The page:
2. What are some of the things that happen to our bodies as we climb in altitude? Are the changes only due to lack of adequate oxygen or are there other factors that contribute to changes?

As we climb or drive to high altitude, we start to breathe more because of the low oxygen, also known as hypoxia. That is our first line of defense. But in addition to causing us to breathe more, the low oxygen triggers an enormous cascade of responses that end up over days to weeks making us pretty resistant to the challenge of high altitude.

We are just beginning our research to unravel a lot of the mechanisms that control these responses. The main challenge at high altitude is the low oxygen in the environment, but the low pressure may have some effects, as do the high ultraviolet exposure and cold temperatures. Discovering the mechanisms that control how people adjust to high altitudes is one of our main research missions. As we begin to unlock some of these mysteries, the hope is that we will begin to understand new ways to protect against low oxygen that might help anyone suffering from hypoxia, whether by climbing at high altitude or from heart, lung or blood diseases at low altitudes.

3. You helped start the Denali Medical Research Project. How long were you associated with the project, and what did your research find?

Peter Hackett and I ran the Denali Medical Research project, beginning in 1982, for nine years. Alaska is an amazing place to live. And Denali is an incredible mountain to live on. It was a great adventure, sleeping outside when the nighttime temperature was often minus 30 degrees to minus 40 degrees F. Our lab was totally self-sufficient. If we did not have everything we needed when the last Chinook helicopter took off in early May, we were out of luck. But we had the largest stash of frozen food outside of Anchorage! I learned how to build igloos to store food and lab equipment, how to start a generator when it was minus 40 outside, and the power of acclimatization. After a month or two of living at 14,000 feet, we could climb to the summit and back in hours instead of taking a week or longer, which was the time needed by most climbers who were not as well acclimatized as we were. That kind of logistic planning still influences how we plan experiments in our lab today.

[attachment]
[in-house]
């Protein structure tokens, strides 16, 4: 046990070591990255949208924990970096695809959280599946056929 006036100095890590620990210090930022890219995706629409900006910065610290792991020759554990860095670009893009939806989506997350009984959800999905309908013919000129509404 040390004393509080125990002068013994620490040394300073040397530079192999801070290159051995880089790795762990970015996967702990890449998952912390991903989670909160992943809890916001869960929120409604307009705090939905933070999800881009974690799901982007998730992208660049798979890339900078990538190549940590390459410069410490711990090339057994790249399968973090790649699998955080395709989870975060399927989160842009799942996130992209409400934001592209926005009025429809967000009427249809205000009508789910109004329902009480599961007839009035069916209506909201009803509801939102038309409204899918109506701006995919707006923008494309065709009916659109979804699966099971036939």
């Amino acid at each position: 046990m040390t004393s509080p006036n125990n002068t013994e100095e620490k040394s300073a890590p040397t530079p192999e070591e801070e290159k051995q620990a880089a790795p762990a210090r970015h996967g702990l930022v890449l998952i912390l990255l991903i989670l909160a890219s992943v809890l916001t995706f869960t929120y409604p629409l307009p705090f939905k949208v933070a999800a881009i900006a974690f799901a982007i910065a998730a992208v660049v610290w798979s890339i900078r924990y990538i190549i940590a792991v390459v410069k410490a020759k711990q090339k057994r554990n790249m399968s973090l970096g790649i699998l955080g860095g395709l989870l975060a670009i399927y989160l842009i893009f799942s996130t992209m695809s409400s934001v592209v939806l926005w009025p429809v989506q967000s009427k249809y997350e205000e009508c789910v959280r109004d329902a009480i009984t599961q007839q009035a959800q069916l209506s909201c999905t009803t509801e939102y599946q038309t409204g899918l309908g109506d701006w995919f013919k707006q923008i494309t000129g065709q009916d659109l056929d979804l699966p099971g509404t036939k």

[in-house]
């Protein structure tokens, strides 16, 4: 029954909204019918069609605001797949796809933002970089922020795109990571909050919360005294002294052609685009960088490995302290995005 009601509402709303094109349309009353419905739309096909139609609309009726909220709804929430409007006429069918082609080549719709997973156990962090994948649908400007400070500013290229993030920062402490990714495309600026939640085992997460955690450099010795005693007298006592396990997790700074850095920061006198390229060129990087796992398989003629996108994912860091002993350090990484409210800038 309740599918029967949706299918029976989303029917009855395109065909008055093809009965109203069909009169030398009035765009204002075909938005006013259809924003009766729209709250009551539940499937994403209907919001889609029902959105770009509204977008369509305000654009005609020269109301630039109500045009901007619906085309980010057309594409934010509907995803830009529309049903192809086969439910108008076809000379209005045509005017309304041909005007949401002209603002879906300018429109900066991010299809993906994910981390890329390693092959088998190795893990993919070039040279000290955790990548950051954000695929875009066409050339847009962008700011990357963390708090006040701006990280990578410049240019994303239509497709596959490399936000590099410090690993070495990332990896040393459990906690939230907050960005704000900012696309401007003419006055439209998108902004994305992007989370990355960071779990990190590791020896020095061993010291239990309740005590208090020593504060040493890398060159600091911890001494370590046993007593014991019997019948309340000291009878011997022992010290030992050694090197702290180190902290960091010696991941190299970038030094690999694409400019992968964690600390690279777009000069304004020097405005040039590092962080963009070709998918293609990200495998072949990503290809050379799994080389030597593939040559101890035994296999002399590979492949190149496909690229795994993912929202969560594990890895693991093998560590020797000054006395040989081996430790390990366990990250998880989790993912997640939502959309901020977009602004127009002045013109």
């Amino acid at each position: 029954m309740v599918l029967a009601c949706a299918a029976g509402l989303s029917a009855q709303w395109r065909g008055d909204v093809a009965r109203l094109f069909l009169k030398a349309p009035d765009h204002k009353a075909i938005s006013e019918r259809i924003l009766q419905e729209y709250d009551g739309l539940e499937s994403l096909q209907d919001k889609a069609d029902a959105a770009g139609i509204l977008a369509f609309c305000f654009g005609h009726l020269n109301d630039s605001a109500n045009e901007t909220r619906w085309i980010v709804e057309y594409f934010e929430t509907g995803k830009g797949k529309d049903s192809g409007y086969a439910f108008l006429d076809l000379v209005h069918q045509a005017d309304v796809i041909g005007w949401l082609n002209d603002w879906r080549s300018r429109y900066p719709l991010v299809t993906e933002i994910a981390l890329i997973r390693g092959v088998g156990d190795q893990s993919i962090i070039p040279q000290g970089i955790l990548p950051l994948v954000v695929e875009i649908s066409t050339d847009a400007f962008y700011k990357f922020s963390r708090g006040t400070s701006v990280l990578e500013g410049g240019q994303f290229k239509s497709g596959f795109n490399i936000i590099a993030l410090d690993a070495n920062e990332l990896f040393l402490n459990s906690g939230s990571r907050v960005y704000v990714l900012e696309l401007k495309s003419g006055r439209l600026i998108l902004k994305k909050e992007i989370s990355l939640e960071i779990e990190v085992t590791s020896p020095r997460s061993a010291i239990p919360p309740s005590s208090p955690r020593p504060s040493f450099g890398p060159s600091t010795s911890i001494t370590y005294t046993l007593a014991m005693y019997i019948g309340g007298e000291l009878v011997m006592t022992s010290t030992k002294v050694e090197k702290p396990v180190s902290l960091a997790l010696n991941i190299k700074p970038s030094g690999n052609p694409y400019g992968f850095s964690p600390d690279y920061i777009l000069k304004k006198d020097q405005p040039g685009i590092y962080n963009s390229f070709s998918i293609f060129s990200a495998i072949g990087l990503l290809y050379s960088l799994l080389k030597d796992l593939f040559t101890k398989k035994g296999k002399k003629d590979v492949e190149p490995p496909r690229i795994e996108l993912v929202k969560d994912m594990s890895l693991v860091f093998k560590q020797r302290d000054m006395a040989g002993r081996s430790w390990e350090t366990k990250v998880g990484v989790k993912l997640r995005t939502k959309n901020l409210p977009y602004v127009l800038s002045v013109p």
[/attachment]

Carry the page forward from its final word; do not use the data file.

4. It’s been reported that you are working on a test that can predict who will get altitude sickness and who will not. What does the test entail?

We are still in the process of developing the test so I can’t talk about the details. What I can tell you is that we are evaluating a sea-level blood test for the prediction of who might develop acute mountain sickness in Colorado. So far the results are very encouraging. If the current tests confirm those early findings, this will be the first test of its kind that will allow anyone to know their risk of getting mountain sickness when traveling to high altitude.

5. Do you still have a chance to climb mountains for pleasure?

For several decades, climbing took a back seat to research. For example, I spent four months leading a research expedition to Bolivia in 2012 and I had no spare time to climb. I have had some great opportunities and met some wonderful people in isolated, beautiful parts of the world, but to enjoy the sport of mountaineering I have learned I have to leave the lab at home. My kids have helped me remember the pure joy of climbing so hopefully we will get out more just for the sport of it. Our recent combined work and family exploratory trip to Ethiopia and Ladakh opened up a whole new world for us of relatively unexplored moderate height mountains that will be fun to explore in the future.